Morphotectonic development of the southern Black Sea region and the Bosphorus channel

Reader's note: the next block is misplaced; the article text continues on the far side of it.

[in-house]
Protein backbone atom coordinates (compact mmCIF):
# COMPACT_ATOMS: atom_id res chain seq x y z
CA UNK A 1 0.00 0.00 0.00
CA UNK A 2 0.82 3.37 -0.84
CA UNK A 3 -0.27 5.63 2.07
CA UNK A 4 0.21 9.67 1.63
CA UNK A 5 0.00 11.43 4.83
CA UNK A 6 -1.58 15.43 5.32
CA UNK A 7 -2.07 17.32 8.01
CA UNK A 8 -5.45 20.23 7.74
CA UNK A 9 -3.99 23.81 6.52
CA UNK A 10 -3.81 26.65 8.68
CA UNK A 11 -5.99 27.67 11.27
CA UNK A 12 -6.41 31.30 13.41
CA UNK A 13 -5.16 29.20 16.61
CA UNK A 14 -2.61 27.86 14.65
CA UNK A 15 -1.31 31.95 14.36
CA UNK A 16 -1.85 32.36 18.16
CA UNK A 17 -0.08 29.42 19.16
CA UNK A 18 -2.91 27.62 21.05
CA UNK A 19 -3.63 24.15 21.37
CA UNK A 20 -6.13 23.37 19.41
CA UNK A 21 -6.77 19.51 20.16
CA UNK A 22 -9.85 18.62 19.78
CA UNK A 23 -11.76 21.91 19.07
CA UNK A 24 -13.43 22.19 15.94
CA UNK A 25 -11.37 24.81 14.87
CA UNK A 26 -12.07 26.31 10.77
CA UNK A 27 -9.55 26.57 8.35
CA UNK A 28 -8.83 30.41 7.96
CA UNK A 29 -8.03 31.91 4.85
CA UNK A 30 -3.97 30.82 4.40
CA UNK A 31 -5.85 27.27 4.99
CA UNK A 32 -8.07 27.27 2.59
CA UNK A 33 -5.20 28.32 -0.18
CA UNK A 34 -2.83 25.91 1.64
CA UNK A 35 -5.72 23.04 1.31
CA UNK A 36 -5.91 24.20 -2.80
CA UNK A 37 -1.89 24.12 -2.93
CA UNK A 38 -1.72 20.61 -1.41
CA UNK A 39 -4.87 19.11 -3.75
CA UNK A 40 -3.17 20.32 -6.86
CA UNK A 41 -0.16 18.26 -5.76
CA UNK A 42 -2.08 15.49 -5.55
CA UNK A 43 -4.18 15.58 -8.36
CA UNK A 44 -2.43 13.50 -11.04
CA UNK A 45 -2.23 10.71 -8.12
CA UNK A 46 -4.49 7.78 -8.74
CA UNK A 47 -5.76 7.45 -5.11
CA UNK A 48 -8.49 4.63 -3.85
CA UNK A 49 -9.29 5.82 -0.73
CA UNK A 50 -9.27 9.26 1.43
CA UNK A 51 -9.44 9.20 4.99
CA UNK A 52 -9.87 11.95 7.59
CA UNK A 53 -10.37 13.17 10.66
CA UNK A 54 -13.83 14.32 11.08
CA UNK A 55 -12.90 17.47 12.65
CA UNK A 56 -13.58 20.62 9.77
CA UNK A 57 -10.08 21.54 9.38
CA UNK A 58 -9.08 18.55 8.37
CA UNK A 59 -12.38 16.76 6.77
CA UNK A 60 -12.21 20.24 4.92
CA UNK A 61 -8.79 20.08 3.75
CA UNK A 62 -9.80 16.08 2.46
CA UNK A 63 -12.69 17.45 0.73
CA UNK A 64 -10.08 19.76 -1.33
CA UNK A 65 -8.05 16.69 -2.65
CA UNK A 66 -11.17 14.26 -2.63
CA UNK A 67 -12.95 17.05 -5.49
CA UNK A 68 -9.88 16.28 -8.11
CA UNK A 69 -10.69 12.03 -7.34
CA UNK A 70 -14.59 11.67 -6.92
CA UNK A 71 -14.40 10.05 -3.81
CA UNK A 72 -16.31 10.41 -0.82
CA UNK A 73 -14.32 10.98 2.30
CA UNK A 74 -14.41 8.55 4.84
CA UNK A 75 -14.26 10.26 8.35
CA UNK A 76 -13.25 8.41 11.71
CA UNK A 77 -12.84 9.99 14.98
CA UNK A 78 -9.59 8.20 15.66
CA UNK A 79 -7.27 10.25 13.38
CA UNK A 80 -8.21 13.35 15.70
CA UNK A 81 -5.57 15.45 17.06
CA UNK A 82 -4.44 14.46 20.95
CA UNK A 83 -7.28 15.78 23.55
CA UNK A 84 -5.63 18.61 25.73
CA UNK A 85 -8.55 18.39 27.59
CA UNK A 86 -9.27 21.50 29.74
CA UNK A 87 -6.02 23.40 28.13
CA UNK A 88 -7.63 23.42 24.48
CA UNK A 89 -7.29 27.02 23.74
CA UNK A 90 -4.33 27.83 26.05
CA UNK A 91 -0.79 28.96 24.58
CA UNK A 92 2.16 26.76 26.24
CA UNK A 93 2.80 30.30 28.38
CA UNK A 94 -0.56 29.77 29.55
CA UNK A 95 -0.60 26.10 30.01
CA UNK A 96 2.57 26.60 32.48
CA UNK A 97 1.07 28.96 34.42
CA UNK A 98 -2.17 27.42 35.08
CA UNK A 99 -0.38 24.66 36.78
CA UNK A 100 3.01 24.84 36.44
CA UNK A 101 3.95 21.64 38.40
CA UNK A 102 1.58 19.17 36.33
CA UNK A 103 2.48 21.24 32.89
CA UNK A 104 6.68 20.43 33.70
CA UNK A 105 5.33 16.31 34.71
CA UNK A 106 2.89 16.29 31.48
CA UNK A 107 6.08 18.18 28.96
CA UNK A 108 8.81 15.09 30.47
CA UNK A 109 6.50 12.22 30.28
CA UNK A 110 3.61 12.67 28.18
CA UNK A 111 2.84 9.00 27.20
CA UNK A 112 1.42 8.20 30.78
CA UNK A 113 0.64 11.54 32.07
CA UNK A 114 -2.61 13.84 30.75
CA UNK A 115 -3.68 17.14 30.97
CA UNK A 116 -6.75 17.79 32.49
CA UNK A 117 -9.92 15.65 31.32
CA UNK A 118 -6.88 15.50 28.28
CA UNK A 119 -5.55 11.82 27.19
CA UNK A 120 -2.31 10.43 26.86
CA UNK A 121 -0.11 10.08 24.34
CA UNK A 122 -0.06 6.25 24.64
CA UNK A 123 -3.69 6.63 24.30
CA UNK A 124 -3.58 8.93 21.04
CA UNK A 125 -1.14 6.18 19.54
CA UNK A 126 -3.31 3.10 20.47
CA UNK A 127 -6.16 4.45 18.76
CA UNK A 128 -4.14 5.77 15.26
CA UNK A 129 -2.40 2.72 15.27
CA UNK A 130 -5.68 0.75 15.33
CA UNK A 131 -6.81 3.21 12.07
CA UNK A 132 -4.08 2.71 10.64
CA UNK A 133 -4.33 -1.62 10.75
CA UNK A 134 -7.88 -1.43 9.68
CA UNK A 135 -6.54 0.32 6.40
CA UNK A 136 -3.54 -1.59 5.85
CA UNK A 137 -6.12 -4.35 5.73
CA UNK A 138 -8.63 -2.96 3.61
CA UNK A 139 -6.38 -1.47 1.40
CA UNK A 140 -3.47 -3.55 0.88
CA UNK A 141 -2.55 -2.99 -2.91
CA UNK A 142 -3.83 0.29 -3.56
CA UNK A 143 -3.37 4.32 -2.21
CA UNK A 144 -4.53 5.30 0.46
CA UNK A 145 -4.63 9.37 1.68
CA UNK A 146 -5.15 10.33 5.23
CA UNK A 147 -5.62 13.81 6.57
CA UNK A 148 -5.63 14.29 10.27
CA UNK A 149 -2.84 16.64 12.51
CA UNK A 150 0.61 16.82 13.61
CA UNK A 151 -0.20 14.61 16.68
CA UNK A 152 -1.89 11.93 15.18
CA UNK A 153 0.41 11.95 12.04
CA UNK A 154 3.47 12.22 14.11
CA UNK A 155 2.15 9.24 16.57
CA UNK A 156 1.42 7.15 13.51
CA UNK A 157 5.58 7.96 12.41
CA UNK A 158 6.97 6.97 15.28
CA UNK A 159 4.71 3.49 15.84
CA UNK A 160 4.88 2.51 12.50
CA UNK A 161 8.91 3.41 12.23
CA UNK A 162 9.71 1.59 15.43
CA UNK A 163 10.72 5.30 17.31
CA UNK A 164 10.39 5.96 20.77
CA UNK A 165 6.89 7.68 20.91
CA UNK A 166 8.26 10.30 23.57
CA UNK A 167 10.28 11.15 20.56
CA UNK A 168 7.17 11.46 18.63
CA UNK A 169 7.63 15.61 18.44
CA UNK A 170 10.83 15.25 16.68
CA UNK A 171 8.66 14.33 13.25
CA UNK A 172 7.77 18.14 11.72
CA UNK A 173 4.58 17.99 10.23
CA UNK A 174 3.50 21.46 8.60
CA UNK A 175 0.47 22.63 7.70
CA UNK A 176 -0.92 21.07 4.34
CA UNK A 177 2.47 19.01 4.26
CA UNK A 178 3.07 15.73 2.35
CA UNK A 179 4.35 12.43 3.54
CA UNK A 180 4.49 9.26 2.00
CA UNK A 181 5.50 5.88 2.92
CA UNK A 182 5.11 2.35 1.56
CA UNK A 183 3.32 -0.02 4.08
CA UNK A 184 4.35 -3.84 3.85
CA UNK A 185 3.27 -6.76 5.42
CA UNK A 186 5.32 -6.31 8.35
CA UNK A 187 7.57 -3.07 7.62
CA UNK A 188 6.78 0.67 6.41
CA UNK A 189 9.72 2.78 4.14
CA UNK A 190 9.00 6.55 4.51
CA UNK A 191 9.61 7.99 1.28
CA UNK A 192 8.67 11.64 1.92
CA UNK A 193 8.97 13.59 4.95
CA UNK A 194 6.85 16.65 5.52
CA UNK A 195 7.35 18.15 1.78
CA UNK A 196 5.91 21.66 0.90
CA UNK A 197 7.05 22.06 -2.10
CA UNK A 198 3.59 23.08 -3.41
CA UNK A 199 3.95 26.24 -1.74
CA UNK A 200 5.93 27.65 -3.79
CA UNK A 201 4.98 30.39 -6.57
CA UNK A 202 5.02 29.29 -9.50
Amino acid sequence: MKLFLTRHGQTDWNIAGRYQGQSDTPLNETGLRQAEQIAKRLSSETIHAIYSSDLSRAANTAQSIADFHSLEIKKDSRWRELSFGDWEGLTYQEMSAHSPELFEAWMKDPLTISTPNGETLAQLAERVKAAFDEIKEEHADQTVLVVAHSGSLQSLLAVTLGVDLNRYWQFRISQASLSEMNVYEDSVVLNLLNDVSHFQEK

The southern coast of the Black Sea is bounded by the east-west trending Pontides and Strandjas mountain ranges and between them flows the Bosphorus a narrow channel representing the only seaway connecting the Black Sea with the Aegean-Mediterranean system. All of these morphological entities are young formed during the Plio-Quaternary period. A major force in the formation of the Pontides has been north-south compression generated in eastern Anatolia by the progressive northward advance of the Arabian Plate. At its western end the Pontides terminate in the Marmara region where north-south extension has been deforming the land since the Late Miocene producing a number of grabens and horsts aligned east to west. The Strandjas represent one of these horsts that extends westward along the trend of the Pontides to form the Black Sea's southwestern margin. Located between the Pontides and the Strandjas are the lowlands around Istanbul where deep erosion has produced a flat-lying surface. Beginning in the Pliocene when the North Anatolian Fault (NAF) extended into the Marmara Sea basin the Istanbul horst began to be deformed under a dextral shear stress regime. This regime generated conjugated pairs of oblique faults which caused the Bosphorus to take shape as a zigzagging channel. © 2007 Springer.